Wednesday, March 18, 2015

The One Who Started It All: Sir Arthur Conan Doyle

One of the first names that comes to mind while listing some of the greatest fictional detectives of all time is Sherlock Holmes. The brilliant, yet cold and often arrogant detective and his faithful partner, John Watson, made their first appearance in A Study in Scarlet in 1887. Since then, Sherlock Holmes has been the main character in many spin-offs, movies, and TV shows.

Sherlock Holmes - The motion picture

Sherlock - TV Series

The man who created the character, Sir Arthur Conan Doyle, was born on May 22, 1859 in Edinburgh. His father suffered from epilepsy and alcoholism, and had to be institutionalized, where he eventually died. His mother kept a boarding house. Doyle was well-educated, and practiced medicine before becoming a writer. He ran for parliament unsuccessfully in 1900 and 1906. He was knighted in 1902. One of the sources of his creativity was his family: his grandfather was a famous caricaturist, his uncle was an illustrator, and his father was an architect and a book illustrator. Doyle looked up to Edgar Allan Poe and Emile Gaboriau, and his works reflect some of the themes found in the works of these authors.

Markus Baer discusses the differences between intrinsic and extrinsic rewards, or sources of motivation for creativity in Rewarding Creativity: When does it really matter? According to him, any work accomplished by intrinsic motivation is the result of a person's genuine interest in that particular subject. Extrinsic motivation, on the other hand, results in accomplishing a task because of outside sources of motivation such as money or a promotion. Generally, intrinsic sources of motivation lead to more creative ideas. Doyle's motivation to write was originally intrinsic as he gave up his medical practice to focus on writing.

Sir Arthur Conan Doyle
He wrote the first story starring Sherlock Holmes in just three weeks. Doyle is said to have found the inspiration for Sherlock Holmes during his years as a medical practitioner. He encountered doctors with Sherlock-like abilities to report their patients' symptoms, and diagnose them before the patients had said anything to the doctors. By 1893, just six years after publishing the first story, he was tired of Sherlock Holmes and killed him off. However, due to a lack of income and public demand, he brought back the character and continued publishing until 1927. Despite the extrinsic motivation for creativity, Doyle's work did not suffer. His creativity allowed the Sherlock Holmes character to remain captivating and over the years, has gained a fan base of millions of people.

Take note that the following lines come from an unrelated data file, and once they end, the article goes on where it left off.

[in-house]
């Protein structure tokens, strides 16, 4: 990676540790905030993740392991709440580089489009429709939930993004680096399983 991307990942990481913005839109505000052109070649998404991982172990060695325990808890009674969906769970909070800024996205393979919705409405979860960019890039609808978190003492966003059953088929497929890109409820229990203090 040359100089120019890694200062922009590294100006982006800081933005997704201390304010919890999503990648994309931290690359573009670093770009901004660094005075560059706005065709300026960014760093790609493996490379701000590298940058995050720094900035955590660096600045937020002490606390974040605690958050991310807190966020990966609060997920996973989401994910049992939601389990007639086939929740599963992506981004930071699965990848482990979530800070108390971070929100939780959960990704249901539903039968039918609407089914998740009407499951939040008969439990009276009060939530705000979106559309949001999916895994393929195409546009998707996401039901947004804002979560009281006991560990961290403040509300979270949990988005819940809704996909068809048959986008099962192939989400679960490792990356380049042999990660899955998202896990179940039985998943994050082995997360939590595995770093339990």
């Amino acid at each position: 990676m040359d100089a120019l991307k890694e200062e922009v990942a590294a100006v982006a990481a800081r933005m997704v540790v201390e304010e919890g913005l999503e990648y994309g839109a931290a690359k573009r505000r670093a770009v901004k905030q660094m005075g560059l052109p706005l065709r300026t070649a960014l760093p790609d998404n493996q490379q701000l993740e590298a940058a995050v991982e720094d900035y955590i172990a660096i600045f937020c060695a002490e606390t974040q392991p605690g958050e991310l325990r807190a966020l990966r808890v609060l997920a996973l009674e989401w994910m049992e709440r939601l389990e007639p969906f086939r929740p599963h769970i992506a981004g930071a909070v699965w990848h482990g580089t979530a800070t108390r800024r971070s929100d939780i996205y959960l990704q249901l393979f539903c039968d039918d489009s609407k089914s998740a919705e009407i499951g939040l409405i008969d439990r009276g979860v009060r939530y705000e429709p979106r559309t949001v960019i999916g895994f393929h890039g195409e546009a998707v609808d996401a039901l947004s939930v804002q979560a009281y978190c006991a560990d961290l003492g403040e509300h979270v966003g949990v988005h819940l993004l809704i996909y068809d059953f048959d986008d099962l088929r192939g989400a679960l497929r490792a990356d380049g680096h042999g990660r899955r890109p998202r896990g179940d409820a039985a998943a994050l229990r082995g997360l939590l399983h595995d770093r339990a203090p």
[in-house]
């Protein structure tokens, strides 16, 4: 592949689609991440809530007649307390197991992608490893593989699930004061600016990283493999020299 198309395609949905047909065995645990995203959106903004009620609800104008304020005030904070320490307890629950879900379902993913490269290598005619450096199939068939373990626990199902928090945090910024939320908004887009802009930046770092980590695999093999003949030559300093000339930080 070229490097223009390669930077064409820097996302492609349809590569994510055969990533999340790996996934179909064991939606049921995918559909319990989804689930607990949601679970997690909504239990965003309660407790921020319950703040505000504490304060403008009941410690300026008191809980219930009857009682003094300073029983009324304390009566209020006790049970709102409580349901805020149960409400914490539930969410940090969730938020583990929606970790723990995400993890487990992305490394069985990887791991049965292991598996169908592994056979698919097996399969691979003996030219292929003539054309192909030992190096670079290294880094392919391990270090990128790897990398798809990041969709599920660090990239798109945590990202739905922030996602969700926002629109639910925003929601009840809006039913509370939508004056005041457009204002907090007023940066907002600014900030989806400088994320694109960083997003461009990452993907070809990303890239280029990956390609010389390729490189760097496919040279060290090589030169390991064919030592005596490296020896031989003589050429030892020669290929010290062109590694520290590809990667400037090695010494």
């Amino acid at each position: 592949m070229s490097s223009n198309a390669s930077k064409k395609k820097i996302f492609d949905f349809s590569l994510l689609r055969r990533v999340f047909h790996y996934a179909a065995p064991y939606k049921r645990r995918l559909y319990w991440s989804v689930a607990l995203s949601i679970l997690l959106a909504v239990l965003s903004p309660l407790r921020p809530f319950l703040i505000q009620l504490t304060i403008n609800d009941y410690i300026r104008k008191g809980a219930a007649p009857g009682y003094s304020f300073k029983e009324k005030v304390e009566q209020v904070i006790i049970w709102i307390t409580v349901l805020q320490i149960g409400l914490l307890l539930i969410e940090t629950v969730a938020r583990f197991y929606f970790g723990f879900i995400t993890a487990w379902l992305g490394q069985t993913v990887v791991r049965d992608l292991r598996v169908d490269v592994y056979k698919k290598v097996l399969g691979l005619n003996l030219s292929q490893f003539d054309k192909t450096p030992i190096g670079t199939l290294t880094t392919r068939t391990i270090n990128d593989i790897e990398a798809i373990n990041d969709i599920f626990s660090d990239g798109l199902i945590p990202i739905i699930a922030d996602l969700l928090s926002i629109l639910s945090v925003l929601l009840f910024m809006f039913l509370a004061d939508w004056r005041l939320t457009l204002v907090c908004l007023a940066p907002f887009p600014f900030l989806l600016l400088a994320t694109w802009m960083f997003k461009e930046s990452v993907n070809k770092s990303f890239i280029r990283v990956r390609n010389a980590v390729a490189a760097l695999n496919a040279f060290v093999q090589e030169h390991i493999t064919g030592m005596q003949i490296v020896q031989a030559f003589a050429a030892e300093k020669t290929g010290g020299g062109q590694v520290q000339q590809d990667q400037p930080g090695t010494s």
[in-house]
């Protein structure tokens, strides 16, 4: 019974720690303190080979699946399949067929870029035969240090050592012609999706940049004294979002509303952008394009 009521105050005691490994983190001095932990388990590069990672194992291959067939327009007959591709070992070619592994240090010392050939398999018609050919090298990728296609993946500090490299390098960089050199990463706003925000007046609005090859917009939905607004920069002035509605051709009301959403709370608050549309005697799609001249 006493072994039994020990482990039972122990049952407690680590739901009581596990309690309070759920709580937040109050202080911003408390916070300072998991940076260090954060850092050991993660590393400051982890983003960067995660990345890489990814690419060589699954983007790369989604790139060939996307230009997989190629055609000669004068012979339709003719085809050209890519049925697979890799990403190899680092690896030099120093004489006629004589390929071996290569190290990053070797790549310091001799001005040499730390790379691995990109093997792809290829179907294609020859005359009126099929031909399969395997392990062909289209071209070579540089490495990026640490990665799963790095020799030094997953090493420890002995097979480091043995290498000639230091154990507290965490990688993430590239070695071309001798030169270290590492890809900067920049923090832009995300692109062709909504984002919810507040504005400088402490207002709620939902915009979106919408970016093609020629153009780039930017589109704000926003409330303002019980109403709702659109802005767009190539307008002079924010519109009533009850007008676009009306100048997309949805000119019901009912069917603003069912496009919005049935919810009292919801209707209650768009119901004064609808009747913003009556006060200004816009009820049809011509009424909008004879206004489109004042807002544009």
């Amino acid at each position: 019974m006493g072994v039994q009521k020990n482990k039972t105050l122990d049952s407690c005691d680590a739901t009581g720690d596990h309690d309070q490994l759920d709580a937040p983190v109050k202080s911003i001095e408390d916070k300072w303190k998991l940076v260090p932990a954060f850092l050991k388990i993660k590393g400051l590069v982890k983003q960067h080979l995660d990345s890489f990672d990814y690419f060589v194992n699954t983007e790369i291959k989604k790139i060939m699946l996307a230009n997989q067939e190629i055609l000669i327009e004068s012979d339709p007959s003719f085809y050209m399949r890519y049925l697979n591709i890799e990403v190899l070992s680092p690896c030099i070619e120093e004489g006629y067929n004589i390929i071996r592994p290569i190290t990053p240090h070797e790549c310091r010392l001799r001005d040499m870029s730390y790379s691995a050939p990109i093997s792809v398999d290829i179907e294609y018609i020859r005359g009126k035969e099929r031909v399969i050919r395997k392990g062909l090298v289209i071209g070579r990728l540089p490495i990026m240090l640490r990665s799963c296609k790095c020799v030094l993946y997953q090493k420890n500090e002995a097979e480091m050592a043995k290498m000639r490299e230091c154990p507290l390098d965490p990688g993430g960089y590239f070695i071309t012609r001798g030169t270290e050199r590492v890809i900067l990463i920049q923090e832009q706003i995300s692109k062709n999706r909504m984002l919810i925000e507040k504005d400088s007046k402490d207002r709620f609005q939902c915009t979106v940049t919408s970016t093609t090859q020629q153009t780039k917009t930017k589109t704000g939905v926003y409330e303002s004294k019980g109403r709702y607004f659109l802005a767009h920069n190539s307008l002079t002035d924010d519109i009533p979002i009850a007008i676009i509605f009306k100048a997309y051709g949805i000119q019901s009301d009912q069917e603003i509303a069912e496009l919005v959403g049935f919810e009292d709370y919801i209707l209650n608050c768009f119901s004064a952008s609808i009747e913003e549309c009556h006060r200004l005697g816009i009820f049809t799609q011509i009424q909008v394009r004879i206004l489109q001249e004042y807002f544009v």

Baer, M., Oldham, G., & Cummings, A. (2003). Rewarding creativity: When does it really matter? The Leadership Quarterly, 14, 569-586.


  1. I did not know that Arthur Conan Doyle was involved in the medical practice. Now it makes sense why there is so much medical jargon in his stories. This post made me think more about his characters and how Watson may have even been a reflection of himself because he is a doctor. Doyle's stories are definitely very creative and revolutionized the detective genre. Unfortunately, I feel like his extrinsic motivation may have caused a lack of passion for his later work. If he only brought Holmes back for monetary reasons, it would be purely extrinsic. I agree that Holmes' character remains captivating to audiences, but after reading some of his stories, I do believe that Doyle's work appears more creative (to me) before he killed off the character. This causes me to think more about how extrinsic motivation can be essential in that it causes people to work, but in the end, intrinsic motivation seems to allow for more innovative and captivating work.

  2. It was interesting to see that Arthur Conan Doyle was knighted. After reading this post, it makes me want to read more of his work, because Sherlock Holmes is one of the most famous works. I used the same article in my post, but reading how Doyle was more motivated by extrinsic rewards is a lot different than how my person is motivated. Doyle's contribution to the mystery/noir genre is far-reaching, but learning the truths behind Doyle's motivation is kind of frustrating, because Sherlock Holmes is a great presence in culture today (BBC series and motion pictures). Intrinsic motivation allows for more enthralling and fascinating work.


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